Call a game finite if it terminates in finitely many moves. Now consider Hypergame, which has two rules:
Is Hypergame a finite game? It seems so: It consists of a single game-naming move, followed by a subgame with a necessarily finite number of moves. But what if the first player names Hypergame itself as the subgame, and the second player names Hypergame as the sub-sub-game, and so on?
In presenting this question to students and colleagues at Union College, mathematician William Zwicker found that many saw the catch and quickly pointed out that it leads to infinite play, thinking that this settles the matter. But the proof that Hypergame is finite seems sound. “I … have to convince them that mathematicians cannot simply abandon a proof once a counter-example has been found, for if the internal flaw in such a proof cannot be identified then the counterexample threatens the entire edifice of mathematical proof.” What is the answer?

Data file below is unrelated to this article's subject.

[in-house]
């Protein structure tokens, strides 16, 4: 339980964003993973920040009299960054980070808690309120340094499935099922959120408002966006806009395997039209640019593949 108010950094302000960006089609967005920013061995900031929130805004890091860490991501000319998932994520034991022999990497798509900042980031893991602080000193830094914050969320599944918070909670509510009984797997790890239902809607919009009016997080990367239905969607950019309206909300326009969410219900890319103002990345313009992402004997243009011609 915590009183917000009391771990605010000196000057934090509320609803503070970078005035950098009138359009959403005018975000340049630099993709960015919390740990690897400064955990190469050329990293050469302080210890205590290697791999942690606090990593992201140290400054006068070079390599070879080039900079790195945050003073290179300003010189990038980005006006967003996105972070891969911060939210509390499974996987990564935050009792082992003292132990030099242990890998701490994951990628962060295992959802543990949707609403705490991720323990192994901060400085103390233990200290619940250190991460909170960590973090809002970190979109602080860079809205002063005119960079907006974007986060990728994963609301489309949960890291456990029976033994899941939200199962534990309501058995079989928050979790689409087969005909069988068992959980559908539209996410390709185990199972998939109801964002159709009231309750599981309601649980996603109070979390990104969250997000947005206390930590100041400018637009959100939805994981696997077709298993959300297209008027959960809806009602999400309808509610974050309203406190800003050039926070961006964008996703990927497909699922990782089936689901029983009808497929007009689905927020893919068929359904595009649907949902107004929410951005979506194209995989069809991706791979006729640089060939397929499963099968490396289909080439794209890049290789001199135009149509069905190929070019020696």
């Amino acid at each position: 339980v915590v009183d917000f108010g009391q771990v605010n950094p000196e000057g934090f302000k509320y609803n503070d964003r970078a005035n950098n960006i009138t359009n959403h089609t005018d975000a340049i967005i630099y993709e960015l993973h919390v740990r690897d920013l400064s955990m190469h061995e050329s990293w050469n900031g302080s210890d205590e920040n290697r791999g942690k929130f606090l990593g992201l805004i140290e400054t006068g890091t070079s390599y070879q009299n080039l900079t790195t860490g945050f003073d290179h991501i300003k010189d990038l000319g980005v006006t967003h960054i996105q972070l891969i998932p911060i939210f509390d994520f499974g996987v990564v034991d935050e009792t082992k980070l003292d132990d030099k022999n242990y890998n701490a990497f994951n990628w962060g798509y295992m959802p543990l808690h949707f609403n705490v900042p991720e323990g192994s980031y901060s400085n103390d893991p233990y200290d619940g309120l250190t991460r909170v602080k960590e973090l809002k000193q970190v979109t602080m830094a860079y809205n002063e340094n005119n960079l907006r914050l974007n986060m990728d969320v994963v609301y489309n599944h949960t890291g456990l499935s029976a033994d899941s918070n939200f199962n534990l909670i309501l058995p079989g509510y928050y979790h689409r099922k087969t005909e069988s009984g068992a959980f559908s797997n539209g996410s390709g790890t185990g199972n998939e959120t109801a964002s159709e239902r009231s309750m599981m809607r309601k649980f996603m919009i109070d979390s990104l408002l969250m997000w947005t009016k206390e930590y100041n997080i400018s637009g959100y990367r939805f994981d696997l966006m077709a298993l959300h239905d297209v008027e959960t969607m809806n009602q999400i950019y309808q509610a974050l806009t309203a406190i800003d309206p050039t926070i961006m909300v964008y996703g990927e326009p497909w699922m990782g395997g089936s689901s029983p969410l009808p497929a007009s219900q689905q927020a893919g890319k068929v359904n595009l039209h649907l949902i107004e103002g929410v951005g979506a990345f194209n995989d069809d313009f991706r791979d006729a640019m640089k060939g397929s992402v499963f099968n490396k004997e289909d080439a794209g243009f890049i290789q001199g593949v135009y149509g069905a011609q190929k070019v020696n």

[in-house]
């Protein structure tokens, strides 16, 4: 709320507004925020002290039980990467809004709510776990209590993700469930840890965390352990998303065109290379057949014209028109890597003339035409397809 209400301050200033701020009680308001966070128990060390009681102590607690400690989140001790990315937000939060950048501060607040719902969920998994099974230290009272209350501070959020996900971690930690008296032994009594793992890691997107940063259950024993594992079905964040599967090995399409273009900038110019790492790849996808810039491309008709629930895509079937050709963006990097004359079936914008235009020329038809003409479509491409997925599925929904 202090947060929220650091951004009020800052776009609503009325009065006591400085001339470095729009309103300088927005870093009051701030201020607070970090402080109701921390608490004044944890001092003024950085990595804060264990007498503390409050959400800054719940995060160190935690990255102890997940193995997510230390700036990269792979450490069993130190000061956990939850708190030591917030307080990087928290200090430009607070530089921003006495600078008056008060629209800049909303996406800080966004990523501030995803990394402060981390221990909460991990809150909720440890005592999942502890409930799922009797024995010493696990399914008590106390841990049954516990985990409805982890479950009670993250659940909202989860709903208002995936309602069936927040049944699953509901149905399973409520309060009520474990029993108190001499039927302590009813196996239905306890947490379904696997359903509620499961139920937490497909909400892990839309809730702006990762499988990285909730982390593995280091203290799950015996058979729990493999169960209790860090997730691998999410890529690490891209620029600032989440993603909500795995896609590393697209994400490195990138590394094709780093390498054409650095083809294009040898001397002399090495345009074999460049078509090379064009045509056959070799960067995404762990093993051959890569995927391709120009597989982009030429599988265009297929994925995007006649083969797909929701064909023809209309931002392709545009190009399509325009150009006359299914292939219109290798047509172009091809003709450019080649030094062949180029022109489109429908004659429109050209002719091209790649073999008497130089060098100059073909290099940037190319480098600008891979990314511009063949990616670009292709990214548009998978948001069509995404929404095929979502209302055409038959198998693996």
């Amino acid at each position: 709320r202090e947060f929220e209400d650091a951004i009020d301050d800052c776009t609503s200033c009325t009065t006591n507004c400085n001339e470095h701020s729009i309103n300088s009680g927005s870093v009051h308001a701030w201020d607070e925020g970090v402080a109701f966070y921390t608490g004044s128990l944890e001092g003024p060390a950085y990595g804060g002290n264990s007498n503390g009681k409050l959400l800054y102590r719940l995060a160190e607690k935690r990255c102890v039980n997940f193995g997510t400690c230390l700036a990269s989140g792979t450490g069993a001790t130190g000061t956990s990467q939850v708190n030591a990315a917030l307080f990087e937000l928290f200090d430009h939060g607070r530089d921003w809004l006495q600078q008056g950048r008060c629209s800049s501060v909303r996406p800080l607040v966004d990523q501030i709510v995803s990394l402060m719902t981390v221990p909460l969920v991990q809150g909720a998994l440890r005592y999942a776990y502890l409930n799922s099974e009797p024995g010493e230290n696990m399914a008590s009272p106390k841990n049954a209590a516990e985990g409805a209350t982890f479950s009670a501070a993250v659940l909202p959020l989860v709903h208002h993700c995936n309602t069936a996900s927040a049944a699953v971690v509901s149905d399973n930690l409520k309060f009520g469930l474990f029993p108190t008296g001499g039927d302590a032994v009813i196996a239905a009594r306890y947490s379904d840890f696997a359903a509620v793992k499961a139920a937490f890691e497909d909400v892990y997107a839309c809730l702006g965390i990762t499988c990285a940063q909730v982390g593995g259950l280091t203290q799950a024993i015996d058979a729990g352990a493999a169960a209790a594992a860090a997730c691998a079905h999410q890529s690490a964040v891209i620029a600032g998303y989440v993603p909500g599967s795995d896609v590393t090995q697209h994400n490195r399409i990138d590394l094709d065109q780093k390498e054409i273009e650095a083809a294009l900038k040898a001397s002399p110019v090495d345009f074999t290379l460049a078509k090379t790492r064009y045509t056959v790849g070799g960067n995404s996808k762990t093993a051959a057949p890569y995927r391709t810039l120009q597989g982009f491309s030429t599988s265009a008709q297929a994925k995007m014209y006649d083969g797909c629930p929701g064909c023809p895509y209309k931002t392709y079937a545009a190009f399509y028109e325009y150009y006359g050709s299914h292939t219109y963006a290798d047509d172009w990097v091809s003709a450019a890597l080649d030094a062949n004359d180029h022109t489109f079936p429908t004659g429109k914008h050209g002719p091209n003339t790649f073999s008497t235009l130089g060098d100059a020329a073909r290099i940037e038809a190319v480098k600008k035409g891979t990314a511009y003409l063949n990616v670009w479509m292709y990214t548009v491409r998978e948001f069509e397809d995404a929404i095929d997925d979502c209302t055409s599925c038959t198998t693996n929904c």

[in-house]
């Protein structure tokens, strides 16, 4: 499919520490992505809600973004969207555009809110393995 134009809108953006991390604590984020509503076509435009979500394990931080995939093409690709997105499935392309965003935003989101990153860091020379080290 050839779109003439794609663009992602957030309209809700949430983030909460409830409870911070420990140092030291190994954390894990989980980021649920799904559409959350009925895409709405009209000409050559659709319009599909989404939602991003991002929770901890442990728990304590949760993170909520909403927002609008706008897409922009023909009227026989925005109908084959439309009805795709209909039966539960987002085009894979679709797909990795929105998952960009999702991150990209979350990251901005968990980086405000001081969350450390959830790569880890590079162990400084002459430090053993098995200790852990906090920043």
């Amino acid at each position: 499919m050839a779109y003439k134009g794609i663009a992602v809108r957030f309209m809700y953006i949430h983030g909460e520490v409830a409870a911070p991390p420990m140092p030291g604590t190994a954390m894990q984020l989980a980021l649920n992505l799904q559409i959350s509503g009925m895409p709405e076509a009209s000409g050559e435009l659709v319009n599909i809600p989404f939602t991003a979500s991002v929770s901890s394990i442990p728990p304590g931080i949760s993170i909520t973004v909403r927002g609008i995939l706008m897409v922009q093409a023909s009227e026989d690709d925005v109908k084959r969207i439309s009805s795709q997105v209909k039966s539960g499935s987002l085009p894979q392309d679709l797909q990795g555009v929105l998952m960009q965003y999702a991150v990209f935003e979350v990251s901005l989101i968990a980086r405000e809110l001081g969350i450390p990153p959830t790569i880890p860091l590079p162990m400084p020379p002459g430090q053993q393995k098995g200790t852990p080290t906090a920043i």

(William S. Zwicker, “Playing Games with Games: The Hypergame Paradox,” American Mathematical Monthly 94:6, 507-514)